Employee retention rate is a key indicator of the overall health of a company, and it is typically expressed as a percentage of employees who remained with the company over a set period of time.
Obviously, organizations want their employee retention rate to be as high as possible. But unfortunately, a number of common factors can suppress employee retention. This can lead to all kinds of negative consequences for an organization.
Companies should try to keep as many employees as possible by addressing some common causes of high turnover. These can include a lack of career opportunities or inferior compensation packages.
Below are three proven approaches for improving employee retention and sustaining it at a high level.
1) Support Employee Success
One proven approach to high employee retention is to support employees from the moment they first start working a job.
New hires pose the greatest risk for turnover. Strong training and mentorship programs can help make sure new employees start off on the right foot. In addition to providing training on the day-to-day aspects of specific jobs, good onboarding programs connect new employees to the company’s mission, values and company culture. When new hires feel like they are on the same page as employees with many years of seniority, it significantly increases the chances that they will stick with an organization for many years.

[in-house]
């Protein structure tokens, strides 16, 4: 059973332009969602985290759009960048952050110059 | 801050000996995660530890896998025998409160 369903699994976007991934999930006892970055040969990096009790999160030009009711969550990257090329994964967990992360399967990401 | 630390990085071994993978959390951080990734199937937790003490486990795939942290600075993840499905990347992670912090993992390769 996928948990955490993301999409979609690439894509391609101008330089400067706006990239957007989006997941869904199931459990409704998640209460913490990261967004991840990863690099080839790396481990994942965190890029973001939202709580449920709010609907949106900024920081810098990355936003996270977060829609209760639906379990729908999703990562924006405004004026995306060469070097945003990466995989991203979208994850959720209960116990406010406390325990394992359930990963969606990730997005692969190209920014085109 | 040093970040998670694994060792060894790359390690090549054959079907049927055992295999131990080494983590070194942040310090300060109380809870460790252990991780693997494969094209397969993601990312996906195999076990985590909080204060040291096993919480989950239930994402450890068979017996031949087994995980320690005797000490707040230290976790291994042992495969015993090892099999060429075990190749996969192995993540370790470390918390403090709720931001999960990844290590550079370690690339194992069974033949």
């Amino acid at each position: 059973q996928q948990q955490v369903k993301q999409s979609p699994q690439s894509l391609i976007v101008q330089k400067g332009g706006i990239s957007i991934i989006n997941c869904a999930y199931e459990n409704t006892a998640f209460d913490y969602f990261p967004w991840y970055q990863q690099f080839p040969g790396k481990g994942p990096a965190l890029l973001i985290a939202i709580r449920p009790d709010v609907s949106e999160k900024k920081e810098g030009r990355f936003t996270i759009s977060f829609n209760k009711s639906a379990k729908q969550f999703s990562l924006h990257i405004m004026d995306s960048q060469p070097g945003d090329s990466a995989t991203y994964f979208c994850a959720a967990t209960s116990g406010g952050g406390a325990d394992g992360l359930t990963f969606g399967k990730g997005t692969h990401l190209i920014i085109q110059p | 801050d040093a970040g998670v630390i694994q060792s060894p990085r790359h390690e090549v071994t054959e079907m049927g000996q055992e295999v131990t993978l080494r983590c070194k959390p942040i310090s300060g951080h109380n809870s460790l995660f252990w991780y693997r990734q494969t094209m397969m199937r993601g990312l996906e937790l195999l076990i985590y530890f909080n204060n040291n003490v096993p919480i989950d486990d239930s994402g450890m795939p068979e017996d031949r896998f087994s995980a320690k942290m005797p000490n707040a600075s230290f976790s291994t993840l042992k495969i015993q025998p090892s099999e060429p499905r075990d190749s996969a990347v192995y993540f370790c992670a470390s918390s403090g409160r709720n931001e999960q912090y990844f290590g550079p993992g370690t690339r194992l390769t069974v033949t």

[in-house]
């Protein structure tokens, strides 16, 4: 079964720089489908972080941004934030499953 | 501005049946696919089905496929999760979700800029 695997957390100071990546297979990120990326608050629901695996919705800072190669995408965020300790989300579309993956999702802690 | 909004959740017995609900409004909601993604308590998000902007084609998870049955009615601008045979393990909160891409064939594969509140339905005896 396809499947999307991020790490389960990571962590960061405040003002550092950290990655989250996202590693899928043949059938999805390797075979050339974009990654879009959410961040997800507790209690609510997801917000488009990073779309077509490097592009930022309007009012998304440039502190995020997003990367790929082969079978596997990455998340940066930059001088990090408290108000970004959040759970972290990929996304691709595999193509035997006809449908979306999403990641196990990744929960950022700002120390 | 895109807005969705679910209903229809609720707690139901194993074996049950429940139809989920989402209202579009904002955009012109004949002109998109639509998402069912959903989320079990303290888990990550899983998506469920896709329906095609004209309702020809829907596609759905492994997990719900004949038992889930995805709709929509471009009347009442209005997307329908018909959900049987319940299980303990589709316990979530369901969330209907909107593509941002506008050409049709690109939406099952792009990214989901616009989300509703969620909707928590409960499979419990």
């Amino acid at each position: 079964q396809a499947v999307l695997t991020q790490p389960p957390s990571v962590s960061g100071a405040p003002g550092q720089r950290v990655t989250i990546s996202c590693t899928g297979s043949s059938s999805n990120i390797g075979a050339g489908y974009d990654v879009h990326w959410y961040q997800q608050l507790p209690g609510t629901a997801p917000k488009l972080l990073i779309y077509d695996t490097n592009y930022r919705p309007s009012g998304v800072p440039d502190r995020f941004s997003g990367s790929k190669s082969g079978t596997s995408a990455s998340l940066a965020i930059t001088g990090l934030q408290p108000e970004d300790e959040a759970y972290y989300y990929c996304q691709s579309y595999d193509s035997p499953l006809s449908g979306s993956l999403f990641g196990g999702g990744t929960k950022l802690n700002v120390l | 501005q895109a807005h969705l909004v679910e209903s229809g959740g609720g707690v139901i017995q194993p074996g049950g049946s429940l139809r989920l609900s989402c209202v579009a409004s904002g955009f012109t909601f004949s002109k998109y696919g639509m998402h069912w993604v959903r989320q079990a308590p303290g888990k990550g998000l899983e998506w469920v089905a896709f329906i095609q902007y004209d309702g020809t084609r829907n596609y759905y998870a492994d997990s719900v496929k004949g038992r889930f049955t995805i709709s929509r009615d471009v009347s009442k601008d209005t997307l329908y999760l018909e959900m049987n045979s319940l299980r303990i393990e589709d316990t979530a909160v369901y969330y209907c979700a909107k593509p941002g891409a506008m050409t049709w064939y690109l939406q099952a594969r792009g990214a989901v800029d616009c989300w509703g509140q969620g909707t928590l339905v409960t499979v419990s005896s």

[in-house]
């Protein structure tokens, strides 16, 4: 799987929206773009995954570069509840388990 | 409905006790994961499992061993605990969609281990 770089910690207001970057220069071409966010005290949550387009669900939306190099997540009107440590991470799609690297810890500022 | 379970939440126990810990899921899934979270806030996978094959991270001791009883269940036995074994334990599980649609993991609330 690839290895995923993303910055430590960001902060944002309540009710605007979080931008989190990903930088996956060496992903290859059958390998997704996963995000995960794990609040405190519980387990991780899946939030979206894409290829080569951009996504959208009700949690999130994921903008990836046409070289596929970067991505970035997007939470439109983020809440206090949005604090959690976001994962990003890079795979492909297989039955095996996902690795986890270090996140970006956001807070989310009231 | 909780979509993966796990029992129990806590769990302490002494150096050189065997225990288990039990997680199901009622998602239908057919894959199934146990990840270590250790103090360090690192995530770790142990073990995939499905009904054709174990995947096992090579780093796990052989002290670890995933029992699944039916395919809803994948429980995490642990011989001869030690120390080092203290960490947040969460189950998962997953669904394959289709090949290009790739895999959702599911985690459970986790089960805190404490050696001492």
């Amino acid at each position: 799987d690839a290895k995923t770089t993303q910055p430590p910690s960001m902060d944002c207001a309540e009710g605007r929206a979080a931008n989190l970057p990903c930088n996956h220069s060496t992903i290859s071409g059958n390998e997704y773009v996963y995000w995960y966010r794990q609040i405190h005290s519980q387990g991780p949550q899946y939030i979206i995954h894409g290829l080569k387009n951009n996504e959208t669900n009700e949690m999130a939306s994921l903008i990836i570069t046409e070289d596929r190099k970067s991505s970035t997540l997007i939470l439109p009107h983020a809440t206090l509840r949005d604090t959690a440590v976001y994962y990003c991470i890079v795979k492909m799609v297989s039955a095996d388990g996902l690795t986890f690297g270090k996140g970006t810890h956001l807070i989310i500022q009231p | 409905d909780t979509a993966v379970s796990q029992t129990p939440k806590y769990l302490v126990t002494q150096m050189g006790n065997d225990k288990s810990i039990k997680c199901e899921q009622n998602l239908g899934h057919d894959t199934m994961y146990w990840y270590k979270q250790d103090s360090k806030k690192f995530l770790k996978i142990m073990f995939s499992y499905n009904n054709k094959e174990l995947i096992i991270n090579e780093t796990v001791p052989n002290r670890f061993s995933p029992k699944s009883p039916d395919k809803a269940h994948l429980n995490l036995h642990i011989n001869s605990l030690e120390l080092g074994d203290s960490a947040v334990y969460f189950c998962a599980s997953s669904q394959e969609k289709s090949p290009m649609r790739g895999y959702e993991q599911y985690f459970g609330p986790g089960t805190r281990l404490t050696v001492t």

Employee support should also go far beyond onboarding. When employees are provided with useful training and given the resources they need, they are more likely to stick with their employer.
2) Prioritize Transparency
While it may have been tolerated in the past, divulging information only on a need-to-know basis isn’t a popular policy among today’s workers. Younger generations of workers, in particular, are used to freely accessing information over the internet. Keeping useful information behind closed doors will be particularly unpopular with these workers.
Transparency should involve voluntarily communicating all information that might be relevant to employees. managers should also have an open-door policy that invites employees to share feedback and concerns without fear of negative consequences.
These policies require discipline on the part of leadership, and they can involve many difficult conversations. However, good employees will appreciate a high level of transparency, knowing that many companies still maintain closed door policies.
3) Offer Competitive Compensation
While compensation isn’t the only thing keeping employees with a company, it is a big thing.
Today’s professionals are acutely aware of how much they should be earning. When a company tries to pay its employees as little as possible, it runs the risk of high employee turnover.
Competitive pay rates aren’t the only thing that employees want from their employer. Health insurance plans, paid parental leave, paid vacation time, the ability to work remotely and other benefits can all be deciding factors for whether or not someone sticks with their employer. Companies that do not offer competitive benefits packages run the risk of having their employees poached by the competition.
We Can Help Your Organization Optimize Its Employee Retention
At ZDA, we know that employee retention starts with getting the right employees in the door and we have years of experience connecting our clients to best-fit talent. Please contact us today to find out how we can support superior employee retention at your organization.